Startup NanoBio Designs seeks to simplify genetic testing
A local small business is hoping to deploy technology in the coming years that could help seed producers and distributors more quickly determine the genetic makeup of their products.
NanoBio Designs Inc., which has its offices at 16 Tech innovation district and lab space at Purdue University’s Bindley Bioscience Center in West Lafayette, is still in the early stages of developing its ExpresSeed platform. The technology operates by using microparticles to detect whether certain DNA signatures, like genetic modifications, are present—and at what levels—within harvested grains and other row crops.
That’s important to ensure buyers are selling and customers are acquiring the precise seed or grain they intend to be trading.
Technology to identify specific types of seeds and grains already exists through polymerase chain reaction testing, commonly called PCR, which is the same technology used to test for coronavirus. But PCR devices can operate only in sterile, lab-like environments, and the tests often have multi-day turnaround times. In addition, the results can be inconsistent when testing pushes beyond simple DNA sequence examination.
Some on-site testing capabilities exist, as well, but the technology relies on reading proteins rather than actual DNA. And those food proteins can be influenced by numerous factors, including climate conditions and the location from which a product originates.
NanoBio Designs intends to make genetic testing technology—which is more accurate—readily available to seed companies and grain distributors.
“Protein tests have their place, but it’s not a genetic test,” said Ryan Skaar, co-founder and chief operating officer of NanoBio Designs. “If we can bring a genetic test on-site, where the PCR technologies are not able to go, that’s a big value-add [for distributors], because of the accuracy and sensitivity that can be provided for detecting traits
NanoBio launched in Iowa in 2017 and moved to Indianapolis in 2021. Last year, it received the Innovative Small Business of the Year award from the Indiana Small Business Development Center. The company has four employees.
By having on-site technology to conduct testing, Skaar said, distributors can verify before sale that a grain or seed supply is not contaminated. That can include ensuring specific types of grains, such as those grown for biofuels or pharmaceutical uses, aren’t mixed with those grown for consumer products like corn chips, oils
Grain testing generally requires grinding and extraction, and that’s the case with ExpresSeed as well. But rather than shipping that mixture off for testing, distributors using ExpresSeed would instead place it into a cartridge that goes in a tabletop device able to read DNA sequences in microparticles.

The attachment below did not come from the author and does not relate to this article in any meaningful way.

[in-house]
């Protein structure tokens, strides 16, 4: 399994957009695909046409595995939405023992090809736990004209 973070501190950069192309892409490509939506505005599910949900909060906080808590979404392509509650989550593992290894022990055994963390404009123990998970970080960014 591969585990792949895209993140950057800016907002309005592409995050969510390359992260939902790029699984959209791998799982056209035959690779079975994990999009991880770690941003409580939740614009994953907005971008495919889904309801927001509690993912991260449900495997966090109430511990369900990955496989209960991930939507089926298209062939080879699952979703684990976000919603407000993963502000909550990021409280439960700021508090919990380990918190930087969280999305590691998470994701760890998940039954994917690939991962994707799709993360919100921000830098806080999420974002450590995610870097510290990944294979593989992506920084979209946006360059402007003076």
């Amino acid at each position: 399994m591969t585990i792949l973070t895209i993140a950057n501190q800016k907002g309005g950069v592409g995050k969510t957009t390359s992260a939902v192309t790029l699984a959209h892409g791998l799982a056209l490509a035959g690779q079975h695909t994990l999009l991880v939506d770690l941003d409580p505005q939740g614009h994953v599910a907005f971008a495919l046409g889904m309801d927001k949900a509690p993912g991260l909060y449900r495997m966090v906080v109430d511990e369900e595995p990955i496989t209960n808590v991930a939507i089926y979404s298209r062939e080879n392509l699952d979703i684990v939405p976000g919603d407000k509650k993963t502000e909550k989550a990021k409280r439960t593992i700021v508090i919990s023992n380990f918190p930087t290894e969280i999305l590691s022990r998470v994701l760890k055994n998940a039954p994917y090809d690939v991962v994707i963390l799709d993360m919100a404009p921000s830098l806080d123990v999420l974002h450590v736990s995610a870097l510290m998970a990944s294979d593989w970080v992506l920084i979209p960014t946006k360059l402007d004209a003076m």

“We don’t want distributors to have to wait three days to get a genetic result of their own,” he said. “We want them to be able to test every single truckload and know exactly the composition, so they can put it into a bin, put it on a rail car and send it to where they need it to go.”
NanoBio already has a patent pending on the biochemistry components of its technology. It expects to pursue additional patents on the physical items—the testing devices and associated cartridges, which are now in the prototyping stage—in the coming months.
The technology should be able to test DNA in corn and soybeans from the outset, but the company hopes to expand into other areas of agriculture and health. Skaar said NanoBio already has informal relationships with Atlanta, Indiana-based Beck’s Hybrids and Iowa-based Kent Corp., but it hopes to begin official pilot programs with hybrid seed distributors and grain and feed operators by mid-2024.
The effort to ramp up production and launch comes as governments worldwide continue to roll out regulatory language tied to genetically modified organisms, or GMOs. In the United States, the Environmental Protection Agency, the Food and Drug Administration and the Department of Agriculture have oversight of the distribution of GMOs. The European Union also has strict rules on the production and mingling of GMO and non-GMO food products.
“From the agriculture and bioscience industry perspective, genetic modifications are only going to continue to work their way into the food, fuel and pharmaceutical supply chain,” Skaar said. “Being able to track those more efficiently is key to their adoptions—particularly if we want to meet these goals of feeding more people more cost-effectively and nutritiously. Having the technologies in place at these on-site locations to facilitate their distribution for their intended purposes is really important.”
Skaar said another advantage is that the company’s technology won’t occupy as large a physical footprint as is needed for PCR testing. Instead, NanoBio Design is aiming to “get to a point to where you could run it from the back of the pickup truck if you really wanted to.”
For now, though, the company is still working to get off the ground, he acknowledged. It has not yet turned a profit and is continuing to look for angel investors and venture capital firms to finance its growth.
Editor’s note: This article is part of the IBJ’s 2023 Innovation Issue, focusing on Farm, Food and Tech. To read more articles from this year’s issue, click here.